November 4, 2015
The X Factor-isation of Programming May Attract The Wrong KidsI've watched a few documentaries recently about kids getting into "tech" (y'know, tech... like the spinning jenny and the seed drill).
The overriding theme is not one of tech itself - that tends to get edited out - but of entrepreneurialism. These things have become so closely intertwined, especially in the media, that many seem to view them as the same thing. Why would you write an "app" if not to make money?
Well, for millions of us who rode the first wave of home computing in the 1980s, the answer is very simply: for the sheer heck of it.
Why does a kid paint, or draw, or bake bread, or make sandcastles? Is it part of some business plan for a painting/drawing/baking/sandcastle start-up? As a kid, I painted because I enjoyed it. And I programmed because I enjoyed it. It was its own reward.
I worry now for this X Factor-isation of computer programming. Partly because it sets very unrealistic expectations - just like real X Factor. yes, some people get rich and famous making music. The vast majority don't. And the reasons for that are beyond their control. Getting good at making music, on the other hand, is within our control. We can practice; we can learn; we can get lots of experience trying different things.
But how many X Factor contestants are prepared to put in the hours to get good at making music? How many leave those auditions resolved to learn more about harmony and to get better at playing the piano or the guitar?
Without an intrinsic love of what you're doing - be it making music or writing computer programs - learning to do it better will likely as not take up far more time and require far more application than greed and willpower would motivate them to do. If there's no joy in it for you, then you won't go past the basics. It's just too much trouble.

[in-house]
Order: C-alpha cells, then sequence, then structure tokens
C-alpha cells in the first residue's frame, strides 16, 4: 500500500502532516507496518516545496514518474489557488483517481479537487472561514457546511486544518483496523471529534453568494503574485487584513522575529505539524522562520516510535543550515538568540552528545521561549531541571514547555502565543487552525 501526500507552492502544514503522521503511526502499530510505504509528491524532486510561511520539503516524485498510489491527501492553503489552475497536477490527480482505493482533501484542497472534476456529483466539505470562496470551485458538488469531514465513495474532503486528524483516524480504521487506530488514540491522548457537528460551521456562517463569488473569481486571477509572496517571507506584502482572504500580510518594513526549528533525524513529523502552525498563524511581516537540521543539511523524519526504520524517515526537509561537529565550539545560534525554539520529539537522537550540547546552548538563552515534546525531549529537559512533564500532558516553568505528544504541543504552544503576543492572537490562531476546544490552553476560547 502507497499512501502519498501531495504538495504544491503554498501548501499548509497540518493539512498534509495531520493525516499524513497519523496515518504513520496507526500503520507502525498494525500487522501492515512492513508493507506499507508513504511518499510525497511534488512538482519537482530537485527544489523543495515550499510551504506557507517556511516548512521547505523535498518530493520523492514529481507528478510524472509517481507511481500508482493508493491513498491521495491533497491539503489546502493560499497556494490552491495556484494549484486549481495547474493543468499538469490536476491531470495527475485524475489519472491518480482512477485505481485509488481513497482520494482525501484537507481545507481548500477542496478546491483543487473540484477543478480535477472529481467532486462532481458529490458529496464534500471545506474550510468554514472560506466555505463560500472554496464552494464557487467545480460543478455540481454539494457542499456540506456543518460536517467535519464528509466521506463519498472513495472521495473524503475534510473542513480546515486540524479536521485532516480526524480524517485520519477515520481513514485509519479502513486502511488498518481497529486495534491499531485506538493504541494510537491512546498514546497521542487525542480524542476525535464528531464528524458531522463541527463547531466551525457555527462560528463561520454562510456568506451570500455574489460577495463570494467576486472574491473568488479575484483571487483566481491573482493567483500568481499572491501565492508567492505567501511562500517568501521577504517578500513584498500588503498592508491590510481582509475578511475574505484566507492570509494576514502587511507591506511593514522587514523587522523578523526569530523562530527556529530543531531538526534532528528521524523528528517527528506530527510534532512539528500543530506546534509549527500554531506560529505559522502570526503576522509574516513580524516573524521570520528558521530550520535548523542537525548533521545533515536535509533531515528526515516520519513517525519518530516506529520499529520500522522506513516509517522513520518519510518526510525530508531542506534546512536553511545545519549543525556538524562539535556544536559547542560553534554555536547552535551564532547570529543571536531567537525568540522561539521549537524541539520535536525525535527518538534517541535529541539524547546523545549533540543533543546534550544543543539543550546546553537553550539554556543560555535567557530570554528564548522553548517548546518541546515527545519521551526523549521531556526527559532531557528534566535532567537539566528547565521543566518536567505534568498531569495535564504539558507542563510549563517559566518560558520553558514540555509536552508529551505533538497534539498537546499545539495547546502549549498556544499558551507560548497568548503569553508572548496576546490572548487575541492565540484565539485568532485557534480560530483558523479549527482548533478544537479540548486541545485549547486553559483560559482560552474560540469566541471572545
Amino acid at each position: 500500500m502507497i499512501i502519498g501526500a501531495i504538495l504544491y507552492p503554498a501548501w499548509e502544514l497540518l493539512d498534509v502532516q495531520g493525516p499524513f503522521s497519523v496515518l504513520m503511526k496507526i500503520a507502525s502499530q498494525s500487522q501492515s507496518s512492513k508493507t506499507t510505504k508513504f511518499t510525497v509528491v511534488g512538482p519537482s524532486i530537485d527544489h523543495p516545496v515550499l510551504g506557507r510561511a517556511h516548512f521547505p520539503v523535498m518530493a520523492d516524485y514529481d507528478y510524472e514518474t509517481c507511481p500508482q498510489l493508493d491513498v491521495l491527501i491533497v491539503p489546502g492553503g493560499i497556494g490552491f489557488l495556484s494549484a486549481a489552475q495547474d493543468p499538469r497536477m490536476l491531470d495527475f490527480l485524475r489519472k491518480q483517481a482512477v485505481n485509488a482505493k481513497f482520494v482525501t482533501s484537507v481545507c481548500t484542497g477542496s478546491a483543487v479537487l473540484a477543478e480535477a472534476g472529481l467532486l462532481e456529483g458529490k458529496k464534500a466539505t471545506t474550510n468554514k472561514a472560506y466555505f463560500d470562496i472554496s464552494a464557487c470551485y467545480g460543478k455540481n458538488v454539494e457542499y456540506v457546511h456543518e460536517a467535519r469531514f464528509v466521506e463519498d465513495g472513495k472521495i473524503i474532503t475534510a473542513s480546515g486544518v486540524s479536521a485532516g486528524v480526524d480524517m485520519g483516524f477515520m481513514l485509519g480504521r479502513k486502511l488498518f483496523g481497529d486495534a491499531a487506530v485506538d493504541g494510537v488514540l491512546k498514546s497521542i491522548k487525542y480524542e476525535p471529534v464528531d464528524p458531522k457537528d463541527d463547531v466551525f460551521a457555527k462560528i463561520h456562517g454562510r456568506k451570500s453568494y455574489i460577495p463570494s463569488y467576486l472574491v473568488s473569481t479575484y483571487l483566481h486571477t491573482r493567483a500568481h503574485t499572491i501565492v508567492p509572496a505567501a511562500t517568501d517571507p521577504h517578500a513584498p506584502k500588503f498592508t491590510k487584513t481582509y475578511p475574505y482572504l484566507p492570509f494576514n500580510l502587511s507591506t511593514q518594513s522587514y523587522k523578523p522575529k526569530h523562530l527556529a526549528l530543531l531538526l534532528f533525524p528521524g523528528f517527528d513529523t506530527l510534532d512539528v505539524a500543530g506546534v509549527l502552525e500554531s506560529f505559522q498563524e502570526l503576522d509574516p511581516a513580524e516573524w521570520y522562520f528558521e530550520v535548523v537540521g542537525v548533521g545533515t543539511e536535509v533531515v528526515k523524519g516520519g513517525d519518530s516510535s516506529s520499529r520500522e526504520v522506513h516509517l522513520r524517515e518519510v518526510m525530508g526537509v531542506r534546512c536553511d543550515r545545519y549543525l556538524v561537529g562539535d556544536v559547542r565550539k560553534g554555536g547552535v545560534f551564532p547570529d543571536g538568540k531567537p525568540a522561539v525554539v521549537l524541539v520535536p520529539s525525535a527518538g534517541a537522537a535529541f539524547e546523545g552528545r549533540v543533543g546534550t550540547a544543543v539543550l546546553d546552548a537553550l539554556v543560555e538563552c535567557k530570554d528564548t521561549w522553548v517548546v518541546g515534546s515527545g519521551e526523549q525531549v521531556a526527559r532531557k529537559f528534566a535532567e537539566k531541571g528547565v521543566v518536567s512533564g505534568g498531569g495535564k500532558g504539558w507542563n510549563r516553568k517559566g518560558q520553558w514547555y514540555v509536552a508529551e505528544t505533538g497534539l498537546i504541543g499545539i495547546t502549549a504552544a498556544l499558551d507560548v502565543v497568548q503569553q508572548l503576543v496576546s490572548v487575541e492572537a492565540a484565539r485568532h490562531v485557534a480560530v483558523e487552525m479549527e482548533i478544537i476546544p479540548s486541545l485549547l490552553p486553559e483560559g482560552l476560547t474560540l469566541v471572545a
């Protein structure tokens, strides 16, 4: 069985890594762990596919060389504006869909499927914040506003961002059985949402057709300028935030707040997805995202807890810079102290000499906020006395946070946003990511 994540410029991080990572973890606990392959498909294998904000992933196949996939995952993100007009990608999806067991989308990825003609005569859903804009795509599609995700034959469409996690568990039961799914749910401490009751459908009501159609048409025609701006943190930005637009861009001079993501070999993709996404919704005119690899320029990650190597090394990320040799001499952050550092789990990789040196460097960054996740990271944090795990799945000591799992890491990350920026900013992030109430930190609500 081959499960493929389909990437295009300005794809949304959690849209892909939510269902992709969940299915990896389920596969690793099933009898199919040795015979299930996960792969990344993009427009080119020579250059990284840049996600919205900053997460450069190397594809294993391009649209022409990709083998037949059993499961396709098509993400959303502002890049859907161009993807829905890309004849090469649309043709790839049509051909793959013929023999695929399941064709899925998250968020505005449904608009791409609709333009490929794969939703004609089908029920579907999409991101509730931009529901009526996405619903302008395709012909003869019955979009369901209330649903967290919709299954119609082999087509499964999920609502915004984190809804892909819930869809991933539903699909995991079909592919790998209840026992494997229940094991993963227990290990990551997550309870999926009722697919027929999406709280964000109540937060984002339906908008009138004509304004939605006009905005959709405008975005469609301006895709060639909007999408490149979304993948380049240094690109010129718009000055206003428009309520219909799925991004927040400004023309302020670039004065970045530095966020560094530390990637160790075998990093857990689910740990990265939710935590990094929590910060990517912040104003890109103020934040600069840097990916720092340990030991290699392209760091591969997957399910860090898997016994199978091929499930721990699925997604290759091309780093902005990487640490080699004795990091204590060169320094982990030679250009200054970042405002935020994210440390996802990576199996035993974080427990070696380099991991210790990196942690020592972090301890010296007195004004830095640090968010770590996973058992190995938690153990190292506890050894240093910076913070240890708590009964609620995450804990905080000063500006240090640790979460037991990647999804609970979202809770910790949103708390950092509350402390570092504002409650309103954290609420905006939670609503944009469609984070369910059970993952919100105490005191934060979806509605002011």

And this is why I believe all the emphasis on start-ups and business plans and marketing and pitching and all the rest of it is a mistake. Want to be in business? Then be in business. Computer programming isn't business. Any more than playing the piano is.
Yes, some people make money programming computers. And some people make money playing the piano. But if you hire a session musician, I guarantee you'll be working with someone who - first and foremost - loves to make music. They might not love making your music, but then they'll go back to their home studio and extract the necessary joy from working on their own. They'll get a job to finance it. Just like so many programmers wade through 9-5 data processing drudgery and then go home and work on a personal project that excites them.
It troubles me deeply that we're dangling the wrong carrot for kids to aspire to. Indeed, it troubles me that we're dangling carrots at all. Programming is its own carrot for those who will enjoy it.
Posted 3 years, 1 month ago on November 4, 2015